Kansas Health Aide Rejects Plea Offer in Murder Case 

LAWRENCE, Kan. (AP) — A 48-year-old northeast Kansas man accused of killing a disabled 65-year-old in his care has rejected a plea offer from prosecutors. The Lawrence Journal-World reports that Ronald Eugene Heskett claims the September 12, 2014, death of Vance Moulton was the result of an assisted suicide, not murder. Prosecutors say the health aide from Eudora killed Moulton, who had cerebral palsy and limited mobility, for financial reasons. Moulton was found dead in his Lawrence residence with a towel around his neck. Assistant prosecutor Eve Kemple told a judge on Friday that she had offered Heskett the chance to plead guilty to murder in exchange for the opportunity to argue mitigating factors at sentencing. Heskett instead opted to try his case before a jury. His trial is scheduled to begin September 14.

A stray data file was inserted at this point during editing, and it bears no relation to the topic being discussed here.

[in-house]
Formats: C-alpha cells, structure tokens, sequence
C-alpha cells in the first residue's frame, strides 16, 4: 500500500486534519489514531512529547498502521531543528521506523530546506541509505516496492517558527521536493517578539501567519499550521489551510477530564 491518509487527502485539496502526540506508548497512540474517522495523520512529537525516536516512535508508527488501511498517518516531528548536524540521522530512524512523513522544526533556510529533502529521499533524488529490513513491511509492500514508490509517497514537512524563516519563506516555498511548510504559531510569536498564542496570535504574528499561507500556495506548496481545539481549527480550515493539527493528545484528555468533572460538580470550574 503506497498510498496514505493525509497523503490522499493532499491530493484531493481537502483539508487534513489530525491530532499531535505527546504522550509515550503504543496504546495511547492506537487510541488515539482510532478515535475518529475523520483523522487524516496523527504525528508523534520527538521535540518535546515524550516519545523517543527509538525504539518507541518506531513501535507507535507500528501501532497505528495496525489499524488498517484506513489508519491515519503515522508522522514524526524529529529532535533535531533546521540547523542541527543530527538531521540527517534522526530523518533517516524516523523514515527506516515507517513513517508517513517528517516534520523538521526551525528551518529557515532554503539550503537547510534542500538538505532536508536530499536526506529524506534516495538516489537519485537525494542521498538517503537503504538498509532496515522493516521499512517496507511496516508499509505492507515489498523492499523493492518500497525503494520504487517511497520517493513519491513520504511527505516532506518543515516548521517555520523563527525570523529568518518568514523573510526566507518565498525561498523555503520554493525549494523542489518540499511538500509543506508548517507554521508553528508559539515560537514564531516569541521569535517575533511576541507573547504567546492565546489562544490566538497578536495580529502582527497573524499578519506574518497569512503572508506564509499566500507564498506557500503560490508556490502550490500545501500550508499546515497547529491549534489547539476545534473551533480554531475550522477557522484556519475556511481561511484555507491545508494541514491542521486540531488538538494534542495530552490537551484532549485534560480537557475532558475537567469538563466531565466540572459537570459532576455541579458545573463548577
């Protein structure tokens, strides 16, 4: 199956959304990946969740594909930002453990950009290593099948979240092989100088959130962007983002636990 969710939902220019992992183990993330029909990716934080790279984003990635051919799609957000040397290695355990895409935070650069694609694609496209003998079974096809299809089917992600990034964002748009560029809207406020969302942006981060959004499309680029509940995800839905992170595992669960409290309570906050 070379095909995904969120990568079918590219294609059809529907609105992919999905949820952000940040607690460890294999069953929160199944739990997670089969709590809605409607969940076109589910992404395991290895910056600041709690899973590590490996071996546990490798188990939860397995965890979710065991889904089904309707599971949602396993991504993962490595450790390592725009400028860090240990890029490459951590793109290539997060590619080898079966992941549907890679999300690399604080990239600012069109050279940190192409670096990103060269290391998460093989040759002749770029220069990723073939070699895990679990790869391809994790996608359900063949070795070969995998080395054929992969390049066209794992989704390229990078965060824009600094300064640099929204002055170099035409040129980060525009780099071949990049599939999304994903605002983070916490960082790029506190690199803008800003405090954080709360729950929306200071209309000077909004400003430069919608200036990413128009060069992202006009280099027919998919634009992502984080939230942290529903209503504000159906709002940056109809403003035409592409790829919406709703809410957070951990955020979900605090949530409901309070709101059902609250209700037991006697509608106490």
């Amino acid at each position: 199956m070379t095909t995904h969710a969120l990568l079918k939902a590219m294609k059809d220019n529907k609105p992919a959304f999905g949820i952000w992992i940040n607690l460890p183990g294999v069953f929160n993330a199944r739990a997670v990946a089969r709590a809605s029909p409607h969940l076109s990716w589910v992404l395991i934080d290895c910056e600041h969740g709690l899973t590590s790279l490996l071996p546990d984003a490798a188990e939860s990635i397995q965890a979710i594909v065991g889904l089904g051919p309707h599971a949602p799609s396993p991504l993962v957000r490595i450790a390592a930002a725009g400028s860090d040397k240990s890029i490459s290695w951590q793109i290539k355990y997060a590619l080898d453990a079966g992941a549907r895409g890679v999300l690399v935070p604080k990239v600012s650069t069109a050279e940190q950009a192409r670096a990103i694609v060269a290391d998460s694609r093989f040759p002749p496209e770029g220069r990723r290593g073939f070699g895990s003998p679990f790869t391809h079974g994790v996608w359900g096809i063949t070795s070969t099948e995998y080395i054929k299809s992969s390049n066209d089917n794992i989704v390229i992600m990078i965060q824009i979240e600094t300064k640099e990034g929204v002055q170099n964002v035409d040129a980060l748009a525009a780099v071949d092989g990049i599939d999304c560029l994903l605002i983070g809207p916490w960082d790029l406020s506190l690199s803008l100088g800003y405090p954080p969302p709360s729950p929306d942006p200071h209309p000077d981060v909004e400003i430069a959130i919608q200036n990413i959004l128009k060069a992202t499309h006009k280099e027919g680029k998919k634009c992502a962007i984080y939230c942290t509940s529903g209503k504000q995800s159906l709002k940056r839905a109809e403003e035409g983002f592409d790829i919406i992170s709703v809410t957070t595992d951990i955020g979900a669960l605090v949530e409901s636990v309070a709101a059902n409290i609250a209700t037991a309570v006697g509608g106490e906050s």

Kansas Man Convicted of First-Degree Murder in 2011 Killing 

KANSAS CITY, Kan. (AP) — A Kansas City, Kansas, man has been convicted of killing his girlfriend's friend when she tried to intervene in the couple's fight. The Wyandotte County prosecutor's office announced Friday that 30-year-old Donald R. Haygood was convicted Wednesday of first-degree murder in the 2011 shooting death of Demetria Mill. Witnesses testified that Mill was holding up a cell phone to call 911 and the bullet went through the phone. Haygood later was arrested after an 11-hour standoff. Sentencing is set for October 2.